Under Canadian criminal law, sexual assault is defined as an assault which is committed in the circumstances of a sexual nature, such that the integrity of the complainant is violated. In determining whether the assault was sexual in nature, the court will consider several factors, such as what part of the complainant’s body was allegedly touched, what the context or situation was at the alleged time, the nature of the contact, the words or gestures accompanying the act, and any potential motives for the accused. At LawyerSelect.ca, we'll work tirelessly to connect you with a skilled and hungry Toronto Sexual Assault Lawyer.
Let’s get one thing straight from the beginning. Once police receive a complaint of sexual assault, they will almost always charge the alleged individual regardless of what that individual tells them happened. The prevailing public policy is for police to believe the allegations of the complainant over that of the accused insofar as they conflict. The policy’s purpose is to make it easier for victims of sexual assault to report the incident. If the complainant knows that police will believe her, she will be more inclined to report the incident. The effects of this policy are both positive and negative.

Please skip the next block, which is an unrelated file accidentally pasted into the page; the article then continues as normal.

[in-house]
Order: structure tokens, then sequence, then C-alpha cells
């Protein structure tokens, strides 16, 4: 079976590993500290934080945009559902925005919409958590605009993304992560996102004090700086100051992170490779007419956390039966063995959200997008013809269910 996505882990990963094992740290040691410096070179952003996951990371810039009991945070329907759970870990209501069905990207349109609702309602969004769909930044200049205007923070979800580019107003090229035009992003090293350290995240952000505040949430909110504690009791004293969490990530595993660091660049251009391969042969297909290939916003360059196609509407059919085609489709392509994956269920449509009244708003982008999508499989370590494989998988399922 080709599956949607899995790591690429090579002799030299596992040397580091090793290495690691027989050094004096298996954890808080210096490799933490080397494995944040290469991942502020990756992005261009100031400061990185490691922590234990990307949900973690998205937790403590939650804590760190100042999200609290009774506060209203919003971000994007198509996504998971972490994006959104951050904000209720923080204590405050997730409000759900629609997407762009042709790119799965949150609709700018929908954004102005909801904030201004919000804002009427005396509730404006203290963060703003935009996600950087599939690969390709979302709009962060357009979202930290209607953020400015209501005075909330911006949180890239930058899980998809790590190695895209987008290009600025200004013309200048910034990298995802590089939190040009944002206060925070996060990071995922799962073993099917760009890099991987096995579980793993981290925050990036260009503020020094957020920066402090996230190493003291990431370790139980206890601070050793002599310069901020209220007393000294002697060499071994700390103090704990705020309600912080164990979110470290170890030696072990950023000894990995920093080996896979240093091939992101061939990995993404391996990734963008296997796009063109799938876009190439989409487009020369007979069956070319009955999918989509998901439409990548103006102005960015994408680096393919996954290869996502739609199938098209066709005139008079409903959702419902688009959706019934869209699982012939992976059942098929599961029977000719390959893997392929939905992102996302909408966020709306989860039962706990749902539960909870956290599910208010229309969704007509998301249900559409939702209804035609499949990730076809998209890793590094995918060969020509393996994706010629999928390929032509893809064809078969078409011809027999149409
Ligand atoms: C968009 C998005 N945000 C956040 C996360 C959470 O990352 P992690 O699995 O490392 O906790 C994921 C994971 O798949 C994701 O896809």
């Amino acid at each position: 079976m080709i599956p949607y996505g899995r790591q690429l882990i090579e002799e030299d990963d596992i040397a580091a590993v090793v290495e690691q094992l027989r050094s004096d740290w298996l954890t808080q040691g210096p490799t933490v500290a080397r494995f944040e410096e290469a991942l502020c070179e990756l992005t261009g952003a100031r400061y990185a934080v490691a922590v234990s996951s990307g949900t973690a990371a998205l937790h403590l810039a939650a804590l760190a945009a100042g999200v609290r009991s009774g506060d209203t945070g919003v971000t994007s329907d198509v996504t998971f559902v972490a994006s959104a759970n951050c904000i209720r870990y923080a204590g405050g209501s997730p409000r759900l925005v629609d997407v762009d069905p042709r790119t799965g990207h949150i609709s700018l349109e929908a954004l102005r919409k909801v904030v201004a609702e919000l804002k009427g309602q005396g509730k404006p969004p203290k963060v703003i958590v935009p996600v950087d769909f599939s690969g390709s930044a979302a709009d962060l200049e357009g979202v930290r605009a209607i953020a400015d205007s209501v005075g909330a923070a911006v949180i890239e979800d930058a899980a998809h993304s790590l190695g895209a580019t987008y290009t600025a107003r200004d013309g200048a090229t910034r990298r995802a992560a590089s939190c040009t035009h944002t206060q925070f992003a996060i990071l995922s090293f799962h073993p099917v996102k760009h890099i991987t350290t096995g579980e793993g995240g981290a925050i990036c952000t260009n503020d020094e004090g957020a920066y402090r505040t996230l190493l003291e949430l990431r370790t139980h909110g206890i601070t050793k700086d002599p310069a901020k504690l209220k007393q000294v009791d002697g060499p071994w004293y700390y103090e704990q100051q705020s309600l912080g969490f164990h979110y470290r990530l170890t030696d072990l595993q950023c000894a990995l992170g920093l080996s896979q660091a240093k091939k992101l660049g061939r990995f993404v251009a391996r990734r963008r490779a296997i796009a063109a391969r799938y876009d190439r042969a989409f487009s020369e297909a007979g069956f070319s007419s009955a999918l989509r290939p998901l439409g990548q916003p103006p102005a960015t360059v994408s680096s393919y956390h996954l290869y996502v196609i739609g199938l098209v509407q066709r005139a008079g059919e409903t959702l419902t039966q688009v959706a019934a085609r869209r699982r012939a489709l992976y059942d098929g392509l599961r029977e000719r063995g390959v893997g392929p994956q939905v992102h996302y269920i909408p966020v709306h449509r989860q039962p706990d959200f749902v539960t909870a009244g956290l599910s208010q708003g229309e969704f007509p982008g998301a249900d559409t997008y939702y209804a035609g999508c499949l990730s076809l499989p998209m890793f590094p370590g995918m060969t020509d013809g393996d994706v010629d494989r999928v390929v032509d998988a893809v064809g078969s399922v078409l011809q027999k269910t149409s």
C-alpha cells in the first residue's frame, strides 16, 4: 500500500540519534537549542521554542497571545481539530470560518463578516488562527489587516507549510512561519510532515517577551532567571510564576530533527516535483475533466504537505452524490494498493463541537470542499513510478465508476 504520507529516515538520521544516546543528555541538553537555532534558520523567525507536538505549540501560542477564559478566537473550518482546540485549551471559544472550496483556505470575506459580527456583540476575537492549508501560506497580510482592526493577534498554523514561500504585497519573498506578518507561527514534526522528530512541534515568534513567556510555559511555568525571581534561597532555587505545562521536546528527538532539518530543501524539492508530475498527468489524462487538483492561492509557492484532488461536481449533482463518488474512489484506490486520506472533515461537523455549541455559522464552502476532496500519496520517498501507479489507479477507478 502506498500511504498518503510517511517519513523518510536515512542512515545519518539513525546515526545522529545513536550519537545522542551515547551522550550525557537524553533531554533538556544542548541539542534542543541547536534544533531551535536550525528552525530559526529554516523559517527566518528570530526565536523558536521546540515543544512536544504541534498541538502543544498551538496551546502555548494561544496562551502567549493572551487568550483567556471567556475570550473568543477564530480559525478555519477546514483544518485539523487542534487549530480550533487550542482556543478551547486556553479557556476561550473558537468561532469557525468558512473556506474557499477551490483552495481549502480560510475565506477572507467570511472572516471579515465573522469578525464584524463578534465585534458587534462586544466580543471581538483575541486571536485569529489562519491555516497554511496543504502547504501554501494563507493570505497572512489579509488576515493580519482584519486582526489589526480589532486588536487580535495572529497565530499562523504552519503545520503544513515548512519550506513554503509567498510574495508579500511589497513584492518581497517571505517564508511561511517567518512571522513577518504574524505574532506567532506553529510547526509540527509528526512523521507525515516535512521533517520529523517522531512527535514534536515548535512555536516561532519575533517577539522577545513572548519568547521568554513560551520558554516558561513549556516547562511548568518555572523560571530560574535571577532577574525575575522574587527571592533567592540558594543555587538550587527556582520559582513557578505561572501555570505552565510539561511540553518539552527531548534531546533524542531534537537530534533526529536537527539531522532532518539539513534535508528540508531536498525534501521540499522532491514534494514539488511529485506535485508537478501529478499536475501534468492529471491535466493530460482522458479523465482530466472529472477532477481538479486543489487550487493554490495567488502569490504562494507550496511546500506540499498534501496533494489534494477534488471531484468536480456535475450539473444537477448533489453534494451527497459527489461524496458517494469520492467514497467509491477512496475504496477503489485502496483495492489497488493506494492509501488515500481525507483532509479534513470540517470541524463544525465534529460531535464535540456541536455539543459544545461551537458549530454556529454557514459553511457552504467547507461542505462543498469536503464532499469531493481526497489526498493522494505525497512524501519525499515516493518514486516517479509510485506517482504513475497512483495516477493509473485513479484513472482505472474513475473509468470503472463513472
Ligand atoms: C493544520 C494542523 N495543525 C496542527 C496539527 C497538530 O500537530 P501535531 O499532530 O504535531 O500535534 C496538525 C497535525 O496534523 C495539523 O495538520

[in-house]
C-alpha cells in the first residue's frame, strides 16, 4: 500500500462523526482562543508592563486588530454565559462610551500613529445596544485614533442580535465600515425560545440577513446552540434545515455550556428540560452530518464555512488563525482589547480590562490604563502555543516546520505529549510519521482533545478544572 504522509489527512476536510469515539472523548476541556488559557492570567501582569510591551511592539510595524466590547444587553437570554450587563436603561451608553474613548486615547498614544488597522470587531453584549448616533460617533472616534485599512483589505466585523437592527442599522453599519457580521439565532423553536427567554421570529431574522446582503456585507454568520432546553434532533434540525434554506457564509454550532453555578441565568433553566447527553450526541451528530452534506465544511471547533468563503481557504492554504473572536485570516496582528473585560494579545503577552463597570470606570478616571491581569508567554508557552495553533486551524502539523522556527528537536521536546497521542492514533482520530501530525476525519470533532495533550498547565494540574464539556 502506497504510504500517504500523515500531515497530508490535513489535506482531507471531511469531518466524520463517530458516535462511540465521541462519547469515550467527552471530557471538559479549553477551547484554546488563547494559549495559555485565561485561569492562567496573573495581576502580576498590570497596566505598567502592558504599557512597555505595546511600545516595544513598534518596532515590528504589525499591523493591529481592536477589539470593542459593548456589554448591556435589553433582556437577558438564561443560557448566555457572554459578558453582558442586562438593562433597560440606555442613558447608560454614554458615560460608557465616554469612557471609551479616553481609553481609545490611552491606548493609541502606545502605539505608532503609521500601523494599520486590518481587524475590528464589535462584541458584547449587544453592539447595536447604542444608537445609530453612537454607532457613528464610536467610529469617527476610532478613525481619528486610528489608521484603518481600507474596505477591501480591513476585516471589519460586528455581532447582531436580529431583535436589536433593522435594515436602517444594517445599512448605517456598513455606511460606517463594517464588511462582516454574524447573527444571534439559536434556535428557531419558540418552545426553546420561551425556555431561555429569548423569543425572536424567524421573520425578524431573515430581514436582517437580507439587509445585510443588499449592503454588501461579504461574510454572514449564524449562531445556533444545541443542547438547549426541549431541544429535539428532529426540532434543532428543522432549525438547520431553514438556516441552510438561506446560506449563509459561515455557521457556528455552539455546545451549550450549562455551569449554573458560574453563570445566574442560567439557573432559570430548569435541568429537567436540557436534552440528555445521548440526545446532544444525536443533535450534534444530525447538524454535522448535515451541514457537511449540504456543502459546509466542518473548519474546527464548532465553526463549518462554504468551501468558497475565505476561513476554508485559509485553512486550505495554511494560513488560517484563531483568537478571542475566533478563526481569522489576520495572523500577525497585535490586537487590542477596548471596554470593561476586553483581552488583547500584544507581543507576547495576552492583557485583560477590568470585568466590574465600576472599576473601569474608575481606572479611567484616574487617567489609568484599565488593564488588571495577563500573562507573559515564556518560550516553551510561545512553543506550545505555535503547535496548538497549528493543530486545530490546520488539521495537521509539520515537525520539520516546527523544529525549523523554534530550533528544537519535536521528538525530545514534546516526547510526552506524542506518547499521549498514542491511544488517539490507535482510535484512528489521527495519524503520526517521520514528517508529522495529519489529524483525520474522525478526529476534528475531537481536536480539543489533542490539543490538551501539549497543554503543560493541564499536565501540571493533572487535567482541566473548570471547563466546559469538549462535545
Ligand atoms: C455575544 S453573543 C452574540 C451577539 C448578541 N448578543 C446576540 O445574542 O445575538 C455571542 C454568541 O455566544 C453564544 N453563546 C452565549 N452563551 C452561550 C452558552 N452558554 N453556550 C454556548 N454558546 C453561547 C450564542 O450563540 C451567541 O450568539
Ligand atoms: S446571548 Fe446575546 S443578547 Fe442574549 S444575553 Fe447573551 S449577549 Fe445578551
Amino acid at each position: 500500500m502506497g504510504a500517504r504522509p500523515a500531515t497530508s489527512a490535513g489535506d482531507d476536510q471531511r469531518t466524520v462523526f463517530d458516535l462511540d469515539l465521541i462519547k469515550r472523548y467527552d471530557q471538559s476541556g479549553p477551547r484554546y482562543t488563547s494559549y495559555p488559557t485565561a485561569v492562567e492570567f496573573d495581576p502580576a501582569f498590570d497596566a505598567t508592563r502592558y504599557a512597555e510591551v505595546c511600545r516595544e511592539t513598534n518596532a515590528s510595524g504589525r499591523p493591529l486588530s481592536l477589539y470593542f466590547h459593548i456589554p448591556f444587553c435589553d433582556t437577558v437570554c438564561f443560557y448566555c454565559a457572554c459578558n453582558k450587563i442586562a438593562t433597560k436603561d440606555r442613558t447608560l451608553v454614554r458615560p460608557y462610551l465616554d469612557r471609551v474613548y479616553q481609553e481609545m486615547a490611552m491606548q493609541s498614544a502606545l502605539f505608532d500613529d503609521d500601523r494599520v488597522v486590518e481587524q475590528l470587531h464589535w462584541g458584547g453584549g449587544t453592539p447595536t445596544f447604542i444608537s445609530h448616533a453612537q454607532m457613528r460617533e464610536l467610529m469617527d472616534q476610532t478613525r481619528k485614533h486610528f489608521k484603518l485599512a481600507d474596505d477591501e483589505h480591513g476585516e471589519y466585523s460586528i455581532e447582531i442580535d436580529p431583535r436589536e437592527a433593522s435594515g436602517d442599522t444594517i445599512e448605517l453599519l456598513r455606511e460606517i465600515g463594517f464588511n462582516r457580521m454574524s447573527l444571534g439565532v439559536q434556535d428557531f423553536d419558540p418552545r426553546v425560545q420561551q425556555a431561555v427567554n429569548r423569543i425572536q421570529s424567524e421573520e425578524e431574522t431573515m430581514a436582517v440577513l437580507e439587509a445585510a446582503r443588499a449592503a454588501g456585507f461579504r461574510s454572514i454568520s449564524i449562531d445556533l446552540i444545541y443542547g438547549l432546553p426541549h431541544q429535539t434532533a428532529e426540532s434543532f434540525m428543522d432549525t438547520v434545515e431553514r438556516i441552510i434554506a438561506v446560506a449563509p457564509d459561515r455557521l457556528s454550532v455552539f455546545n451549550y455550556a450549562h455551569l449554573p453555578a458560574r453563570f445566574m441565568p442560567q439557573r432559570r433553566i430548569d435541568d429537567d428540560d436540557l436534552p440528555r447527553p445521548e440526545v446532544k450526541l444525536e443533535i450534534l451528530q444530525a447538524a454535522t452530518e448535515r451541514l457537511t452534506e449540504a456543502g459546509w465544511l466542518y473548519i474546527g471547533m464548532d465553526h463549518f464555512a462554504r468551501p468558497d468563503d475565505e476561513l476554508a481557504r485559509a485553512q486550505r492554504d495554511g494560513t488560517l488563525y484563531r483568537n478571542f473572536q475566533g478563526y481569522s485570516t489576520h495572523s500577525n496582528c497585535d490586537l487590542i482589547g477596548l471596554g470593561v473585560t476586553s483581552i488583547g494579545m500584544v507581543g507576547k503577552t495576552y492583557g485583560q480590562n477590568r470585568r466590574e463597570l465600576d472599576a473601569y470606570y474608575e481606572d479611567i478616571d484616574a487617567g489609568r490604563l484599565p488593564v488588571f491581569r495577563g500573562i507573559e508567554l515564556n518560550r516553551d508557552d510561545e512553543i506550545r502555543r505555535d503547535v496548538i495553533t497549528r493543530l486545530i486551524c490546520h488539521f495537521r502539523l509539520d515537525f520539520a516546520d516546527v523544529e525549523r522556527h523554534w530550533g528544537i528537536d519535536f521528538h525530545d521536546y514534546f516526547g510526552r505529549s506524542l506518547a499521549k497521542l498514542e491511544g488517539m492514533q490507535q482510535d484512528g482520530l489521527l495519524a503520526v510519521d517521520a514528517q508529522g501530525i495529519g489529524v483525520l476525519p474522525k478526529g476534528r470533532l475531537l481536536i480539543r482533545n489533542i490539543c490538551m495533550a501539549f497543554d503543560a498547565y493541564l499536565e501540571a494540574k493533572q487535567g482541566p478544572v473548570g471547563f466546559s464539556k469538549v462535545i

Being charged with sexual assault is a very serious matter. The potential sanctions upon conviction are very sever, and the lifelong stigma as a registered sex offender makes this one of the most serious offences in the criminal law. It is of the utmost importance that you hire a competent and driven Toronto Sexual Assault Lawyer who has experience defending sexual assault allegations. Therefore, you should always consult with a Toronto Sexual Assault Lawyer before speaking with police regarding any allegations made against you. It doesn’t matter if you think you’re innocent and have nothing to hide, because the sexual assault laws are so complicated that actions you may think are harmless may, in fact, have an incriminating effect on your case.
A skilled Sexual Assault Lawyer in Toronto can advise you on whether or not it’s in your best interest to provide a statement to police. And if you do provide a statement, how it can be used later on if you’re charged with the crime. Remember, it’s not a crime to remain silent. In fact, choosing to remain silent can never be used against you. Make sure you know your rights before you speak to police.
One of the most common issues in a sexual assault case is whether or not the sexual activity in question was consensual. The concept of consent may seem like a straightforward matter, but it is anything but that. The definition of consent has changed many times in the last 100 years. The current definition of consent is the voluntary agreement between the parties to engage in sexual activity.
What Situations Might Give Rise To A Lack Of Consent?
We’re obviously not going to try and cover all the possible scenarios on lack of consent, but here are a few examples: